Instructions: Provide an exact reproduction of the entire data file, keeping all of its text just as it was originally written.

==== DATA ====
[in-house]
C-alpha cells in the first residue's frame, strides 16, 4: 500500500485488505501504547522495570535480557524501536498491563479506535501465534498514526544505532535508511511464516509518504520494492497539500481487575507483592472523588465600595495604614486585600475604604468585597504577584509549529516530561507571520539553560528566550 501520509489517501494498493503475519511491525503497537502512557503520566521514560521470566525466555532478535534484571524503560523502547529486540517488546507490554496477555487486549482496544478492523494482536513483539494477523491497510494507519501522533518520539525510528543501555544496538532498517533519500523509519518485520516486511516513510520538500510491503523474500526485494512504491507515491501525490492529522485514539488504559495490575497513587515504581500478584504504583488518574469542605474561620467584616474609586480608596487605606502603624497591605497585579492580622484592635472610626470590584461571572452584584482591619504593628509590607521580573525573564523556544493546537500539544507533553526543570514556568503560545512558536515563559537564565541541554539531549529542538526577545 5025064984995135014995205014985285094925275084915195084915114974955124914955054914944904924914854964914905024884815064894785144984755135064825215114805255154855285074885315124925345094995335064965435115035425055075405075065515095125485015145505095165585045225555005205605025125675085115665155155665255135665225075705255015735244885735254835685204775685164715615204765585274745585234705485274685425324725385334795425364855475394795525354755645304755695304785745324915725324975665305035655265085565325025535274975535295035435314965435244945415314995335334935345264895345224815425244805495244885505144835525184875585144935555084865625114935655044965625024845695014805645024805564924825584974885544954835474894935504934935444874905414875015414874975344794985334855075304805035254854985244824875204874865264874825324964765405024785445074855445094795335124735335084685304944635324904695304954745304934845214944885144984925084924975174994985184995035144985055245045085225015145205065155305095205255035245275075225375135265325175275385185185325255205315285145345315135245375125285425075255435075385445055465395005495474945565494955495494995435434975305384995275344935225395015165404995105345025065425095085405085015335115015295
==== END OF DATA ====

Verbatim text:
[in-house]
C-alpha cells in the first residue's frame, strides 16, 4: 500500500485488505501504547522495570535480557524501536498491563479506535501465534498514526544505532535508511511464516509518504520494492497539500481487575507483592472523588465600595495604614486585600475604604468585597504577584509549529516530561507571520539553560528566550 501520509489517501494498493503475519511491525503497537502512557503520566521514560521470566525466555532478535534484571524503560523502547529486540517488546507490554496477555487486549482496544478492523494482536513483539494477523491497510494507519501522533518520539525510528543501555544496538532498517533519500523509519518485520516486511516513510520538500510491503523474500526485494512504491507515491501525490492529522485514539488504559495490575497513587515504581500478584504504583488518574469542605474561620467584616474609586480608596487605606502603624497591605497585579492580622484592635472610626470590584461571572452584584482591619504593628509590607521580573525573564523556544493546537500539544507533553526543570514556568503560545512558536515563559537564565541541554539531549529542538526577545 5025064984995135014995205014985285094925275084915195084915114974955124914955054914944904924914854964914905024884815064894785144984755135064825215114805255154855285074885315124925345094995335064965435115035425055075405075065515095125485015145505095165585045225555005205605025125675085115665155155665255135665225075705255015735244885735254835685204775685164715615204765585274745585234705485274685425324725385334795425364855475394795525354755645304755695304785745324915725324975665305035655265085565325025535274975535295035435314965435244945415314995335334935345264895345224815425244805495244885505144835525184875585144935555084865625114935655044965625024845695014805645024805564924825584974885544954835474894935504934935444874905414875015414874975344794985334855075304805035254854985244824875204874865264874825324964765405024785445074855445094795335124735335084685304944635324904695304954745304934845214944885144984925084924975174994985184995035144985055245045085225015145205065155305095205255035245275075225375135265325175275385185185325255205315285145345315135245375125285425075255435075385445055465395005495474945565494955495494995435434975305384995275344935225395015165404995105345025065425095085405085015335115015295